We identified eight RCTs, with a total of 924 participants, reporting results on the impact of a range of interventions on well‐being among children exposed to IPV. Studies examined outcomes in the following domains: total problems, externalizing distress, internalizing distress, interpersonal/social problems, and cognitive functioning. However, the clinical and methodological heterogeneity of included studies largely precluded pooling of trials. Specifically, there was a high degree of heterogeneity with regard to differences in outcomes examined, interventions employed, and comparators (some studies employed a control group whereas others were comparative effectiveness studies that examined two active interventions).Meta‐analysis was only able to be conducted for one outcome, externalizing behaviors. Meta‐analysis of two studies suggests there is preliminary evidence that in‐home intensive services (parent training and provision of emotional support to the parent) decreases child externalizing behavior among children who have been exposed to IPV and have clinical levels of behavior problems. However, support for this evidence was only found immediately posttreatment and at an 8‐month follow‐up, but not at a 4‐month follow‐up.With regard to modality, pooled findings indicate that studies targeting the nonoffending parent (mother) had the highest pooled effect size, followed by those that targeted the family together and, finally, the single study that targeted parent and child, separately. With regard to setting, pooled findings indicated that studies conducted in the home had a larger pooled effect size as compared to those conducted in an outpatient setting. However, these findings should be interpreted with great caution due to the heterogeneity in study characteristics such as the nature of the comparators.All findings taken together, it is largely unclear the extent to which psychosocial interventions promote well‐being among children exposed to IPV, and under what circumstances.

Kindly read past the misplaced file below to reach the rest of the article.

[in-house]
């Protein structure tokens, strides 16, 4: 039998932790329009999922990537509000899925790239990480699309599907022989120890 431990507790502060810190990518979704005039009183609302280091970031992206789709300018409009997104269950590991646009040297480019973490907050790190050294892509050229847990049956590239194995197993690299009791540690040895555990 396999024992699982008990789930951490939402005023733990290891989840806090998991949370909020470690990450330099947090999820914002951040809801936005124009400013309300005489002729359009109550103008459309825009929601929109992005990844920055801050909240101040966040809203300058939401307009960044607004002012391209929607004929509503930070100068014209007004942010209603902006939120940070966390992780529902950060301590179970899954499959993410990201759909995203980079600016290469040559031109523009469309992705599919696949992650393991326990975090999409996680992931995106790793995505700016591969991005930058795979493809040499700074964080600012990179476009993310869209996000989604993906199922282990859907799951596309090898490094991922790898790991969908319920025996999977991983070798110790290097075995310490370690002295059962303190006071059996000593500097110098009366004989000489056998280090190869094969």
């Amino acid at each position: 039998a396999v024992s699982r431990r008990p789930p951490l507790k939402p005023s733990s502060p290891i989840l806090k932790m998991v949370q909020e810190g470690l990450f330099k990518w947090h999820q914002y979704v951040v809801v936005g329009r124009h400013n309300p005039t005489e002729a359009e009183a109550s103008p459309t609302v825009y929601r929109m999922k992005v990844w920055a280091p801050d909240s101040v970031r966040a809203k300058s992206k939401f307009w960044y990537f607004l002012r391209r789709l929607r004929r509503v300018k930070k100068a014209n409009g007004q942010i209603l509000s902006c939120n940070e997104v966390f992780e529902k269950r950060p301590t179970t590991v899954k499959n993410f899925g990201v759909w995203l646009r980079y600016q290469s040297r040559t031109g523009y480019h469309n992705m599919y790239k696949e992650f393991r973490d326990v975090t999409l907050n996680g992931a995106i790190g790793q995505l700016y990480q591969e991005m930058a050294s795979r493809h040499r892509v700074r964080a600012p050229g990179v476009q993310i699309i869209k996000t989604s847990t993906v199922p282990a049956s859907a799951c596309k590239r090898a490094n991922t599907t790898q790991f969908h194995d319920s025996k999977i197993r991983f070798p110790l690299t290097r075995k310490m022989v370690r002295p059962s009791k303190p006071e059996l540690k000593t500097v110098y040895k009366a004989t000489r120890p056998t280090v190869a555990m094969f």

The findings from this systematic review indicate that it is largely unclear the extent to which psychosocial interventions promote well‐being among children exposed to IPV, and under what circumstances. Given the inconclusive findings from our review, below we outline three general conclusions and recommendations for future research to build the evidence base. First, the evidence base remains underdeveloped and characterized by some breadth at the sake of depth. This breath became evident during our full‐text review and systematic application of inclusion and exclusion criteria. For example, 23 reports provided a program description or presented qualitative data only, and another 37 evaluated programs but failed to include a comparison group. This suggests there is great interest in developing, describing, and evaluating programs for children exposed to IPV. In addition, 20 reports were excluded because they did not present child‐level outcomes. Studies excluded for this reason typically examined outcomes at the level of the victimized parent. The addition of child‐level measures to parent‐focused evaluations would be a contribution to the evidence base and with relatively minimal resources. Finally, we found very few replication studies—our meta‐analyses of externalizing outcomes were in fact limited to a single replication study conducted by the same team as the original study. Paired with the fact that half of the studies in our review had fewer than 100 total participants, well‐powered replication studies conducted by independent research teams will undoubtedly help move the field forward.Second, although 19 independent studies met our full‐text review inclusion criteria, 11 of these studies were ultimately excluded due to high risk of bias. Again, this highlights the breadth of programming, but unfortunately, lack of internal validity of a large proportion of existing work. We recommend—particularly for programs with strong theoretical grounding and uptake in the field (e.g., Kids’ Club, Pre Kids’ Club and Mom's Empowerment Program [MEP])—more rigorous evaluation by independent research teams.Third, consistent with the larger literature, included studies generally failed to acknowledge the varied ways in which children come to know about their parent's IPV victimization (exposure) or consider the full range of the types of IPV to which children can be exposed. Future research should consider assessing the full range of ways in which children are exposed (direct involvement, direct eyewitness, indirect exposure) to multiple types of IPV (physical, sexual, and psychological aggression, and stalking).